(Id.)

         In a Supplemental Report, that does not appear to have been submitted as part of the warrant application, Agent Juarez detailed the controlled buy:

At approximately [redacted] hours Agents met with the CI at a predetermined undisclosed location and learned the CI had pre-arranged a [redacted] deal of methamphetamine from [Defendant] for the amount of [redacted] at 806 W. 11th. The CI was not in a vehicle. Agent [Lisa] Brackeen searched the person of the CI with no money, drugs or weapons being found. Agents then provided the CI with (HIDTA FUNDS). Agents would provide loose surveillance throughout the entire deal. Agents then followed and observed the CI arrive at 806 W. 11th at [redacted] hours. At around [redacted] hours [Defendant] and [redacted] entered a white Toyota bearing NM-LDN-973 and left 806 W. 11th. I observed [Defendant] driving the truck. I learned from the CI that [Defendant] and [redacted] had went to go get the [redacted] from an unknown location. Agents followed the truck to 1500 W. Albuquerque. Agent Berumen, Agent Arroyo and Agent Salas observed [Defendant] outside the residence. Agents then drove by again and did not observe anyone outside the residence but [Defendant] truck was still parked at the residence. . . . At approximately 1835 hours [Defendant] left the residence of 1500 W. Albuquerque. Agents followed the truck and observed the truck park at [redacted]. Agents then observed the truck leave [redacted] and arrive back at 806 W. 11th at approximately [redacted] hours. At approximately [redacted] hours the CI left 806 W. 11th and met with Agents. Agents then met with the CI at a predetermined undisclosed location and collected the crystalline substance. Agent Brackeen then searched the person of the CI with no drugs, money or weapons being found. Agents learned from the CI that [Defendant] had weighed the meth in the truck. That [Defendant] had travelled to an unknown location to get the meth.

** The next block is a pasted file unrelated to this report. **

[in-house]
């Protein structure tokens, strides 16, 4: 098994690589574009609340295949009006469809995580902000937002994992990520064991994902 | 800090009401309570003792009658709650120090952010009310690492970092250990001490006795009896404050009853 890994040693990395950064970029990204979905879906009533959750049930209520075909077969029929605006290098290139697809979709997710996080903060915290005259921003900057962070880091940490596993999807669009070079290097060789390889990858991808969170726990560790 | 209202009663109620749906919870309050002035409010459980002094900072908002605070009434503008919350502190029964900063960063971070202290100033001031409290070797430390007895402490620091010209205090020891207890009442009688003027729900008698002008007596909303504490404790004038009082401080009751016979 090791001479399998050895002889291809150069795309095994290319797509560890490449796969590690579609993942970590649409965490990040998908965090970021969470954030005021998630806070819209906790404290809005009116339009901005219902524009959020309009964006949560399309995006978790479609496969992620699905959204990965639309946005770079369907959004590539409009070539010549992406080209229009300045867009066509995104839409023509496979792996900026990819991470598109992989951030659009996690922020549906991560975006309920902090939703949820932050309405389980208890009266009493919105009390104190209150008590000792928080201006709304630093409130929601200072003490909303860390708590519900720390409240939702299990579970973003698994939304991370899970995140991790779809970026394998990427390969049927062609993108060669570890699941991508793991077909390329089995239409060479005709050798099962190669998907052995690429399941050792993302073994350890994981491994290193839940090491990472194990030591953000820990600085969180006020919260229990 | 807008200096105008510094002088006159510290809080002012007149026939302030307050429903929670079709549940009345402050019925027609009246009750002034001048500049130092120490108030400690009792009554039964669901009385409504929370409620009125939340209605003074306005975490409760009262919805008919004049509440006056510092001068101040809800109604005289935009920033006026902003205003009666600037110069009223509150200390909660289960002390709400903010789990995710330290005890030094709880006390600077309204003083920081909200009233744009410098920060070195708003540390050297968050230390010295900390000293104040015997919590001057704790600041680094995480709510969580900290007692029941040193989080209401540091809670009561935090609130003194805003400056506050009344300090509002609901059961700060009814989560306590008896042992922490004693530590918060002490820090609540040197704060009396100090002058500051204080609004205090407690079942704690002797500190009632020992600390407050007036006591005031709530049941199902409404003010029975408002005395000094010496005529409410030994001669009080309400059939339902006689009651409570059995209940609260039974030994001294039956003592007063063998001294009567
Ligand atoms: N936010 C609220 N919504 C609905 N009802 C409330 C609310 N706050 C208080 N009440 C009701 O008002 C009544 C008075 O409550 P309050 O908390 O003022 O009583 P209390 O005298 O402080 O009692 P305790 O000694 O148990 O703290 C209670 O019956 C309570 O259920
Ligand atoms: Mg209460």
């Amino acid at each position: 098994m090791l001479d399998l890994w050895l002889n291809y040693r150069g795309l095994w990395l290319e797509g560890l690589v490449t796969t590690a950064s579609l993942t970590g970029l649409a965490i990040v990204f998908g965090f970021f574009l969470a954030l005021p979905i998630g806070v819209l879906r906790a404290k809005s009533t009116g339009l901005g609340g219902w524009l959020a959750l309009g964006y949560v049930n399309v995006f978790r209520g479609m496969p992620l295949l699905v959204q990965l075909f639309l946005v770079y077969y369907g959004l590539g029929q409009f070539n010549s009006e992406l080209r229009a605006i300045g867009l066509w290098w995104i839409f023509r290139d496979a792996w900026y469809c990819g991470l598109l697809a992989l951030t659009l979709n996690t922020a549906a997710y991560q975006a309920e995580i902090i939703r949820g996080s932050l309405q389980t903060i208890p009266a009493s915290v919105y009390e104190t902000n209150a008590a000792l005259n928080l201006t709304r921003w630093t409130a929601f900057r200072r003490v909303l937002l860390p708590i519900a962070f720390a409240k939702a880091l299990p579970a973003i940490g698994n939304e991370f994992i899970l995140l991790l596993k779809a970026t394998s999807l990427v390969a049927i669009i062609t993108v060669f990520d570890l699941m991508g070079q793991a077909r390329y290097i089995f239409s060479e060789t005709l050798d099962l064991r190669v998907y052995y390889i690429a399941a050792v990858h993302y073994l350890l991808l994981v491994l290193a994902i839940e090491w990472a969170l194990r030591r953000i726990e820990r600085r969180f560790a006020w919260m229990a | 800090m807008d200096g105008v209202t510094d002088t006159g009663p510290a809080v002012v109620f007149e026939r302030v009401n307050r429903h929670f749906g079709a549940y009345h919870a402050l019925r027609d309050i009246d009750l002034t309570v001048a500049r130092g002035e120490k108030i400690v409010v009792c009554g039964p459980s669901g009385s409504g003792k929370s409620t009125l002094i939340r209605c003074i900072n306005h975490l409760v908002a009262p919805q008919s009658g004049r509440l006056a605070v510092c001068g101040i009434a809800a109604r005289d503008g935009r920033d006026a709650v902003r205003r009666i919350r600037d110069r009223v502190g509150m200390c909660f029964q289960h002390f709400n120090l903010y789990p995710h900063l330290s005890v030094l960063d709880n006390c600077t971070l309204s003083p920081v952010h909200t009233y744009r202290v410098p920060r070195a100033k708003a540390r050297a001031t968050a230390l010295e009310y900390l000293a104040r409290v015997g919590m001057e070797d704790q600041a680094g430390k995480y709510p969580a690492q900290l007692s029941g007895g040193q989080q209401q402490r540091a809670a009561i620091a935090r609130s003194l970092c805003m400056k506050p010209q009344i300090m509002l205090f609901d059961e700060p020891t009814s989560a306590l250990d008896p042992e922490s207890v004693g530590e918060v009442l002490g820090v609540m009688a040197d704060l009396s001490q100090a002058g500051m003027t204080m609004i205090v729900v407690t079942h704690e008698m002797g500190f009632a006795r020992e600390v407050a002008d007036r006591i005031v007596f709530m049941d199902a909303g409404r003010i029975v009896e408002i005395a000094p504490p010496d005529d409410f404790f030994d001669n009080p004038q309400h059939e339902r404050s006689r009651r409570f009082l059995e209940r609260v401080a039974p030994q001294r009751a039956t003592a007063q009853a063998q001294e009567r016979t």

Agent Salas conducted a field test using the Tru-Narc device and the device indicated the crystalline substance was [m]ethamphetamine.

(Doc. 117-9) at 1-3.

         On June 11, 2018, members of the Chaves County Metro Narcotics Task Force stopped Defendant and searched him and the Toyota truck with New Mexico license plate LDN-973. (Doc. 119) at 2. Agents found in the truck “approximately 5 ounces of methamphetamine in a baggie concealed in the truck, two firearms, and one cell phone.” (Id.) at 3-4.

         Also, on June 11, 2018, Agents executed search warrants for 1500 W. Albuquerque Street, 315 E. Forrest Street, and 806 W. 11th Street. (Doc. 42) at 3. While some firearms were found in a shed at one of the residences, these warrants and any items discovered pursuant to these warrants are not at issue in the Second Motion to Suppress. (Doc. 119) at 1-2.

         On July 10, 2018, the United States indicted Defendant in this case for allegedly possessing 50 grams and more of mixture and substance containing a detectable amount of methamphetamine with the intent to distribute it, and knowingly carrying a firearm during the commission of that crime. (Doc. 16) at 1-2. On April 17, 2019, the United States filed a Superseding Indictment against Defendant for allegedly possessing 50 grams and more of methamphetamine with the intent to distribute it, and knowingly possessing a firearm in furtherance of that crime. (Doc. 88) at 1-2.

         The United States filed an unopposed motion to continue trial on April 19, 2019, citing recent developments in the case. (Doc. 91). Specifically, the United States received information on April 18, 2019, that Chaves County detectives were investigating Agent Juarez based on allegations and reports that Agent Juarez was using cocaine and was possibly involved in sexual or otherwise inappropriate relationships with CIs, including the CI in this case. (Id.) at 1-2. Agent Juarez was alleged to have sent flirtatious, sexually explicit, and otherwise inappropriate and unsolicited text messages to CIs, including the CI in this case. (Doc. 109) at 2; (Doc. 119) at 4.

         During the Chaves County investigation, which began in February 2019, Agent Juarez made an unprompted statement that he had been using cocaine for six months. (Doc. 109) at 2. This places Agent ...